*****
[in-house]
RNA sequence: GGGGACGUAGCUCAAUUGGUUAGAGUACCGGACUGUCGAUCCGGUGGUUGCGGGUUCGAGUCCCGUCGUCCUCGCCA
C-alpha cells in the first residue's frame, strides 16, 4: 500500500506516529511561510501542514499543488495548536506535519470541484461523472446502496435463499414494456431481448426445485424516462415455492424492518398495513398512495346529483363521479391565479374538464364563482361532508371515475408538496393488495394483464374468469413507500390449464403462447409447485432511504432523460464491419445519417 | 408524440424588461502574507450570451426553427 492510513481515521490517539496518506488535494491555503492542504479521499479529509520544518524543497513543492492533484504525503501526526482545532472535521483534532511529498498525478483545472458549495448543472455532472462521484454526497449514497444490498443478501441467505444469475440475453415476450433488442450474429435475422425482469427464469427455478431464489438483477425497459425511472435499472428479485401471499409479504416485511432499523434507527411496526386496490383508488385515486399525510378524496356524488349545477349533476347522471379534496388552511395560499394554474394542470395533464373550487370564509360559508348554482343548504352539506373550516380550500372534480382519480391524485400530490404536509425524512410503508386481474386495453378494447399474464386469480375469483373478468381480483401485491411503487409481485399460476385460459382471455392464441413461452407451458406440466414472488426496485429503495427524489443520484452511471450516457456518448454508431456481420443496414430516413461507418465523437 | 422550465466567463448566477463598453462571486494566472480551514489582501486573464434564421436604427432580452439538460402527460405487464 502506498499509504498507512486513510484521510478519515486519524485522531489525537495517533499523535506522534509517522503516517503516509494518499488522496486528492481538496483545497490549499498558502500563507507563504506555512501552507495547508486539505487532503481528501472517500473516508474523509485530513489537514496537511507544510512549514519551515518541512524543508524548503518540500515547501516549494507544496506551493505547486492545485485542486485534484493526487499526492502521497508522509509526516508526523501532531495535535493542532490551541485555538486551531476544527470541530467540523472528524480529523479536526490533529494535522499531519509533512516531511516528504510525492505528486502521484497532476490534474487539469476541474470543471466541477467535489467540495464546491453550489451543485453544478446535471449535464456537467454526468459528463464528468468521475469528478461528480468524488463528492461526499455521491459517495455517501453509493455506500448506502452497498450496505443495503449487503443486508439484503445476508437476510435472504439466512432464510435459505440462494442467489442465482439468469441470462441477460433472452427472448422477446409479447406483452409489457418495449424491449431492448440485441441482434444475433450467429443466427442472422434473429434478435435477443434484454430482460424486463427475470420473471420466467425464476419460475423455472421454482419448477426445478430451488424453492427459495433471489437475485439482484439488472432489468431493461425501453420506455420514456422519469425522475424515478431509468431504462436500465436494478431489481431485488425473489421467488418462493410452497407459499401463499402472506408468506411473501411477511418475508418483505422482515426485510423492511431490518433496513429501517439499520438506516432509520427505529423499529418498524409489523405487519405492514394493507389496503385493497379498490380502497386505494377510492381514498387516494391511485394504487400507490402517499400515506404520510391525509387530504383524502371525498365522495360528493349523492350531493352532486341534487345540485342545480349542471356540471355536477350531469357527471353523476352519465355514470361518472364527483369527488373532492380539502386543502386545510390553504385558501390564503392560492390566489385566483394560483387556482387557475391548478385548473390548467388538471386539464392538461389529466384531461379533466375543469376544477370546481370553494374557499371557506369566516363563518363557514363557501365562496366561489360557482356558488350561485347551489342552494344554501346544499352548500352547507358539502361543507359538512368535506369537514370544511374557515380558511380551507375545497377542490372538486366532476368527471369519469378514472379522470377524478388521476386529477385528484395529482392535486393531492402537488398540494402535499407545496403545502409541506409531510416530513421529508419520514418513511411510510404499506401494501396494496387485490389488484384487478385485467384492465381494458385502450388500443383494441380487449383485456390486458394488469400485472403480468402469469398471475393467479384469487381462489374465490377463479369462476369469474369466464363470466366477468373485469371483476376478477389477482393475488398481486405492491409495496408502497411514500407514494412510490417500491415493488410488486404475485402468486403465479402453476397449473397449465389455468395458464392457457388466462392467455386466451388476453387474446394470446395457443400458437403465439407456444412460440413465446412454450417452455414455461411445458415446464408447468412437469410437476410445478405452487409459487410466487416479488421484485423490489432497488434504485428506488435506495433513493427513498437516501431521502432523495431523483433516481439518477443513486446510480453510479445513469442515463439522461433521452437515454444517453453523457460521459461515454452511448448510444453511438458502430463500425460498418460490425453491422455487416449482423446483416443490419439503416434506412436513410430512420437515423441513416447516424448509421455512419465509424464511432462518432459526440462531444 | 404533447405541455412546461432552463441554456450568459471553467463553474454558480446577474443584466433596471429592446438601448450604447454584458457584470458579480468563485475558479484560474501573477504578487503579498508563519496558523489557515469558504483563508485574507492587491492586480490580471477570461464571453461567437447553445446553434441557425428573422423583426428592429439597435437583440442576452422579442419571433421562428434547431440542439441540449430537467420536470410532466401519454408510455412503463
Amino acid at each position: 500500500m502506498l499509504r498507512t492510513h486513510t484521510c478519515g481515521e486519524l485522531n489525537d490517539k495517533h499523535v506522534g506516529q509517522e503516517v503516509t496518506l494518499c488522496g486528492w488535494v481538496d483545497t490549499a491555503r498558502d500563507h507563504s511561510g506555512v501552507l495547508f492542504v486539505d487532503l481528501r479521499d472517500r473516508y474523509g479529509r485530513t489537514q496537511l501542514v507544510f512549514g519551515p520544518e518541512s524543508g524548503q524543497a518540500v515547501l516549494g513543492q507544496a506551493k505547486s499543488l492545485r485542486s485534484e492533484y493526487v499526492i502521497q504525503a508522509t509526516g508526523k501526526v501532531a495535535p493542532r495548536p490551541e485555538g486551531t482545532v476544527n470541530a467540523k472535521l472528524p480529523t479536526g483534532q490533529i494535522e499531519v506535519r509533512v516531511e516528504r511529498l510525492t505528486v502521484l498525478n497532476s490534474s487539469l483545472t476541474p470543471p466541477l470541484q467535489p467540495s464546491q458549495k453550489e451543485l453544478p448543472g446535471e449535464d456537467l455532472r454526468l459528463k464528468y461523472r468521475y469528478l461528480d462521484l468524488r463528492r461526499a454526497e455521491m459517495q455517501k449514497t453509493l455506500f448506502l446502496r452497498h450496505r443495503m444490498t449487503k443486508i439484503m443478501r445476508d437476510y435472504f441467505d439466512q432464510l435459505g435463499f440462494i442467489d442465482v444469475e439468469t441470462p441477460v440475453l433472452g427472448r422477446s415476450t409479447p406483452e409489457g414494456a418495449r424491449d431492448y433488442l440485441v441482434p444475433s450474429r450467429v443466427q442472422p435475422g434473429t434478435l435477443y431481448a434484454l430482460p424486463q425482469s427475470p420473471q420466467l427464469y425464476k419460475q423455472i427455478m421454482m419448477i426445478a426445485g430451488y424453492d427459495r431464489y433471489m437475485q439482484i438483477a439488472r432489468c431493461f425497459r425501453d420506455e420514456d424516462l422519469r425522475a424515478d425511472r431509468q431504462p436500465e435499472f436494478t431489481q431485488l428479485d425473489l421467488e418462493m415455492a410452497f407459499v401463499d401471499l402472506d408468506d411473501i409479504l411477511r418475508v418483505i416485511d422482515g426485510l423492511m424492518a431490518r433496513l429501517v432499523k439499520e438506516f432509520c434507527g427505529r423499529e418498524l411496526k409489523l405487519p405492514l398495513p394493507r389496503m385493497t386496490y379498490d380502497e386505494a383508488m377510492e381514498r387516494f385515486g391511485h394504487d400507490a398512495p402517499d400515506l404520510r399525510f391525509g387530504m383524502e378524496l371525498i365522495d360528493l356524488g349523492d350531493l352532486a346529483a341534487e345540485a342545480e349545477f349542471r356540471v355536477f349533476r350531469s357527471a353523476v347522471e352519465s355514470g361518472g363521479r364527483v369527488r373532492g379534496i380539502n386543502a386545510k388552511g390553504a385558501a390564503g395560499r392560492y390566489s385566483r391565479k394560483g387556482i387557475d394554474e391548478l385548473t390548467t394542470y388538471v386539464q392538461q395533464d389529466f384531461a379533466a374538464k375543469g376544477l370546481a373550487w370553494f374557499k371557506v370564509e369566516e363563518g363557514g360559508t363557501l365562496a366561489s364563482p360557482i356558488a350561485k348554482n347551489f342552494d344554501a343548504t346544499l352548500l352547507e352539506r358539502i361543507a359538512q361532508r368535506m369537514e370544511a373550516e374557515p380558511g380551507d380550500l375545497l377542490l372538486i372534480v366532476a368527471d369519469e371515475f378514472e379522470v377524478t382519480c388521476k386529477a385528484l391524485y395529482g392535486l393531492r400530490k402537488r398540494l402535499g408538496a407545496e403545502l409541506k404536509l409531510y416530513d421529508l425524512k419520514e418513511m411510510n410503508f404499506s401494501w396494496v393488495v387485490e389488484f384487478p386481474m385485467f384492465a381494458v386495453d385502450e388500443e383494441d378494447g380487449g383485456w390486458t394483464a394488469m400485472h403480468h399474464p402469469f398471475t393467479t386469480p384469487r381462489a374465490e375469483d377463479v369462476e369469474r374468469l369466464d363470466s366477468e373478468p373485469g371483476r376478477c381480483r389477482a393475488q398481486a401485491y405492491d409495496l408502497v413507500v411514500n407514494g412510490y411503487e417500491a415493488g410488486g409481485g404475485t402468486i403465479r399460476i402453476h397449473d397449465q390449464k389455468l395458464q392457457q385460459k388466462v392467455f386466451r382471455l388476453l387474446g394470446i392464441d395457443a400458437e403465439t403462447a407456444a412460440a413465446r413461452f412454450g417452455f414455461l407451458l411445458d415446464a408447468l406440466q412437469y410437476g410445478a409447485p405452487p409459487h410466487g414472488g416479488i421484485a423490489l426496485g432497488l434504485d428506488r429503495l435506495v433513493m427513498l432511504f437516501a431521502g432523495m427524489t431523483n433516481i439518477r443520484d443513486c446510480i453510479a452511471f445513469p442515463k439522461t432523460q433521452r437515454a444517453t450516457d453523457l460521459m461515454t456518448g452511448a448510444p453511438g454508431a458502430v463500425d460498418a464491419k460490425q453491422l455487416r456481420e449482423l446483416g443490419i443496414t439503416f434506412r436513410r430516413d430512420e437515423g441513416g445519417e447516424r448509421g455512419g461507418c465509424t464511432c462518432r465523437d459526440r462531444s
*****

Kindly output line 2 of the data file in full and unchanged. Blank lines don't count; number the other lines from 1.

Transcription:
RNA sequence: GGGGACGUAGCUCAAUUGGUUAGAGUACCGGACUGUCGAUCCGGUGGUUGCGGGUUCGAGUCCCGUCGUCCUCGCCA